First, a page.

Cold Storage Tank:
In older type pressure tanks the air and water are combined in the same chamber. Since air is lighter than water, it occupies empty space in the tank above the water. As more water is pumped in to the tank the air becomes more and more compressed and pushes back against the water, creating a backpressure. This backpressure is used to push the water out of the tank and into the plumbing. There is one flaw in this design; however, air dissolves in water so over time the volume of air inside the pressure tank decreases and the backpressure created by it decreases. Therefore the tank must be recharged with air frequently. If the tank is not recharged, then pump continually will recycle.
The Bladder tank has a rubber bladder which keeps the water separated from the air. This keeps the air from being dissolved in the water and greatly reducing the frequency at which the tank needs to be recharged. The only downside to this type of tank is that the bladder flexes and contracts each time water is used and over time the bladder can develop holes. This is what’s known as water logging. In this case, the air volume inside the tank will gradually decrease just like with a captive air tank and if not properly charged, pump cycling will occur.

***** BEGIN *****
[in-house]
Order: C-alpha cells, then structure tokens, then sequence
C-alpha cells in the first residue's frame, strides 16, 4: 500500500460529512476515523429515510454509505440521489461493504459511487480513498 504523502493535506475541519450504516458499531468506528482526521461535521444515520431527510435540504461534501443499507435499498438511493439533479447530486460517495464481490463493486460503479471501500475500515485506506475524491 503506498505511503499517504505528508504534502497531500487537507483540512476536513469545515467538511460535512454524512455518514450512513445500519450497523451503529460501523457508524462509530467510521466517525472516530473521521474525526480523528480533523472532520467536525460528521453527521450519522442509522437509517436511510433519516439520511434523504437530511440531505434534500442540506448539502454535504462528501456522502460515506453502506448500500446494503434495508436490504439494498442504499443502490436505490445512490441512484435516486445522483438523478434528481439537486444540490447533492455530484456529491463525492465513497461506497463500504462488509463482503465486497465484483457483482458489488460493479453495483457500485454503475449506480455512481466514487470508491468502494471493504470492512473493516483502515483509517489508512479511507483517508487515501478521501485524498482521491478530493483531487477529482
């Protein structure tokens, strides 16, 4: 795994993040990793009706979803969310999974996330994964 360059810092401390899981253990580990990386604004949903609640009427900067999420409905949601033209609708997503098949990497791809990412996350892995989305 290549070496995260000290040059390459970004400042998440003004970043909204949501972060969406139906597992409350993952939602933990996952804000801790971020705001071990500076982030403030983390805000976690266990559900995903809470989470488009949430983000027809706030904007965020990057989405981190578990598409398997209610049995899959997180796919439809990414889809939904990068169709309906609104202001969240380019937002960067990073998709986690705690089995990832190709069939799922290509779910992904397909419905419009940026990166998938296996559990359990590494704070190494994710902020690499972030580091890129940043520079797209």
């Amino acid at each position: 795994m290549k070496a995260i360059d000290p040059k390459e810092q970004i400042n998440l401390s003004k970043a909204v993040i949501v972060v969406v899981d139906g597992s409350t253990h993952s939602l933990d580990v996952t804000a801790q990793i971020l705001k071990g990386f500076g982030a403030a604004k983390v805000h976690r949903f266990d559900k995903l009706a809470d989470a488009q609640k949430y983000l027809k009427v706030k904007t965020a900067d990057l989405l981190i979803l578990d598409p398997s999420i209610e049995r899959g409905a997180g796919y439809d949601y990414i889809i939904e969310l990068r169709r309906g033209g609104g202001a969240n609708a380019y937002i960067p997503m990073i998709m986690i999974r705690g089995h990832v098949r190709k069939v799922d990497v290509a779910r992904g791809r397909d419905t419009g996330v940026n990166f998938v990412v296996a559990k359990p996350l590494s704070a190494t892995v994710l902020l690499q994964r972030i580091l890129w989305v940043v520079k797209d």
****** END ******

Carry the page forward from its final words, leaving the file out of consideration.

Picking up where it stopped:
Some of the many services we supply are:
Local Drinking Water Information
Each year by July 1 you should receive in the mail a short report (consumer confidence report, or drinking water quality report) from your water supplier that tells where your water comes from and what’s in it:
- see if your annual drinking water quality report is posted on-line, or
- read some frequent questions about these reports.